Zika virus can stay in the vagina days after being sexually transmitted

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  • Zika virus reproduces in the vaginal tissue of pregnant mice, study found
  • It then grew and spread from the genitals to the brains of unborn babies 
  • This then led to weight loss while fetuses were developing in the womb

Zika may replicate and stay in the vagina days after a woman becomes infected through sexual transmission, scientists warn.

And the alarming finding could have ‘potentially dire consequences’, they say.

If passed on to expectant mothers, the virus can cause severe birth defects such as microcephaly – where the baby’s brain doesn’t form correctly.

The finding follows recent warnings that Zika can survive in semen for as long as six months – despite scientists believing it would disappear after three.

The fact that Zika can replicate and stay in the vagina days after a woman becomes sexually infected could have 'potentially dire consequences', experts say

The fact that Zika can replicate and stay in the vagina days after a woman becomes sexually infected could have ‘potentially dire consequences’, experts say

In a study on pregnant mice, researchers from Yale University found the virus reproduces in the vaginal tissue.

Zika then grew and spread from the genitals to the fetal brain – leading to weight loss in the womb.

Lead researcher Akiko Iwasaki, said: ‘We saw significant virus replication in the genital tissue of mice, up to four to five days.’

‘Early during pregnancy, if the mother is infected, there is significant impact on the foetus.’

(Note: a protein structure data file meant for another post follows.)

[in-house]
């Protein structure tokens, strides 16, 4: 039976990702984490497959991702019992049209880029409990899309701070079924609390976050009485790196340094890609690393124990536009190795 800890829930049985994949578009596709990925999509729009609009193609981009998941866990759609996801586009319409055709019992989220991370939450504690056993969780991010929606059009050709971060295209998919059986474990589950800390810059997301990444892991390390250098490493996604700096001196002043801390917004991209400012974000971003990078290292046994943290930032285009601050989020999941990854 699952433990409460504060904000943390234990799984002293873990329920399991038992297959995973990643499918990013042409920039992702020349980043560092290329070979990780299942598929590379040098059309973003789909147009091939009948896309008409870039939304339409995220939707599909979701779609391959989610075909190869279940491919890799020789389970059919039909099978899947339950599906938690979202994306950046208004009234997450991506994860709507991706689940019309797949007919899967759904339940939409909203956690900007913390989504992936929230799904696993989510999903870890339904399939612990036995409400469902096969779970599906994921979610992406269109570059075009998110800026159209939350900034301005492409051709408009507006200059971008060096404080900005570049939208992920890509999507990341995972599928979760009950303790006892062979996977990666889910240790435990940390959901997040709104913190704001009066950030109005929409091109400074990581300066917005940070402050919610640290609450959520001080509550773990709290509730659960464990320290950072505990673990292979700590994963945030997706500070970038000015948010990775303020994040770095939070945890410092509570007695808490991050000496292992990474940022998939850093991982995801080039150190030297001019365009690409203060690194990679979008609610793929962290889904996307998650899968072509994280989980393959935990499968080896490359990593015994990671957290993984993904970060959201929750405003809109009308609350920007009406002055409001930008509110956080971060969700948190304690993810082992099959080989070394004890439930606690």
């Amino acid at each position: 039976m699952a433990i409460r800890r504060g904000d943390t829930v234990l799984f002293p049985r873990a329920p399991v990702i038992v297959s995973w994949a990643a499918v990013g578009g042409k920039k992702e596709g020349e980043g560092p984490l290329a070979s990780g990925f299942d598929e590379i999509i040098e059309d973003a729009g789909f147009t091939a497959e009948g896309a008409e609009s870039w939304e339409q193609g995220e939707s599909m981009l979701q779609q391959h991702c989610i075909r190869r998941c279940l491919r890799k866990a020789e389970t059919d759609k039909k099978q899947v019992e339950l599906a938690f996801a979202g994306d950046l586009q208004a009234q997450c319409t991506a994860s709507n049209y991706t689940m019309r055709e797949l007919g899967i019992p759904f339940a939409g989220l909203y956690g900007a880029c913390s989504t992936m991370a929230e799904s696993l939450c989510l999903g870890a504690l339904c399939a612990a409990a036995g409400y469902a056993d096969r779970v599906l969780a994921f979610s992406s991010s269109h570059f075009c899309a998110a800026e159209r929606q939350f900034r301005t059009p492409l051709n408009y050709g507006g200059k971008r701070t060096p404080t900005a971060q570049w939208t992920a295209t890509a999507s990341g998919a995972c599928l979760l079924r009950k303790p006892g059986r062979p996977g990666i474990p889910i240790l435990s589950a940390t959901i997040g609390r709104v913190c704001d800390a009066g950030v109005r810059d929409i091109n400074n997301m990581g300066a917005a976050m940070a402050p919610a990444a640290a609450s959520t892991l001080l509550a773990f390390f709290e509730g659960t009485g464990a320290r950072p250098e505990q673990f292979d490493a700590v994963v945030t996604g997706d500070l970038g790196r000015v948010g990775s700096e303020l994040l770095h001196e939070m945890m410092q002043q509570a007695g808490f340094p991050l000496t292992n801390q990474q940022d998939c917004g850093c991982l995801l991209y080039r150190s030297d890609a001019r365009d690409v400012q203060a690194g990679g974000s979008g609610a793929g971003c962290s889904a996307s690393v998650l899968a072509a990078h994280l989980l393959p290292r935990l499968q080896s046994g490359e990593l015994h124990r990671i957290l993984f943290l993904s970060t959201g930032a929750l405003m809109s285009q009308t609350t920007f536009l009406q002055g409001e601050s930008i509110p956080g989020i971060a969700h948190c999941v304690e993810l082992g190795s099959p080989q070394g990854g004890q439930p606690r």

While findings of mice studies often do not directly translate to humans, Professor Iwasaki said the findings shed some new light.

She said: ‘The finding may be important for women, not only pregnant women.

‘The vagina is a site where the virus can replicate and possibly transmit to partners.

‘In pregnant women, vaginal transmission of Zika virus may have a significant impact on the developing fetus.’ 

The findings were published online in the journal Cell.  

If passed on to expectant mothers, the virus can cause severe birth defects like microcephaly - where the baby's brain doesn't form correctly

If passed on to expectant mothers, the virus can cause severe birth defects like microcephaly – where the baby’s brain doesn’t form correctly

Zika is believed to be primarily transmitted through the bite of an infected mosquito, but sexual transmission is also possible.

Last month, scientists discovered another much more common species of mosquito was able to transmit the Zika virus to humans.

The Culex quinquefasciatus is 20 times more common than the one previously thought to be the sole carrier of the virus.

Multiple cases have been documented in which men spread the infection during sex to either male or female partners. 

Experts urge couples where the man experiences symptoms of Zika to abstain from sex, or use condoms during vaginal, anal or oral sex. 

The Centers for Disease Control and Prevention recommends men infected with the virus wait six months before having unprotected sex to prevent the risk of spread.

The Culex quinquefasciatus (pictured) is 20 times more common than the one previously thought to be the sole carrier of the virus

The Culex quinquefasciatus (pictured) is 20 times more common than the one previously thought to be the sole carrier of the virus

Health | Mail Online


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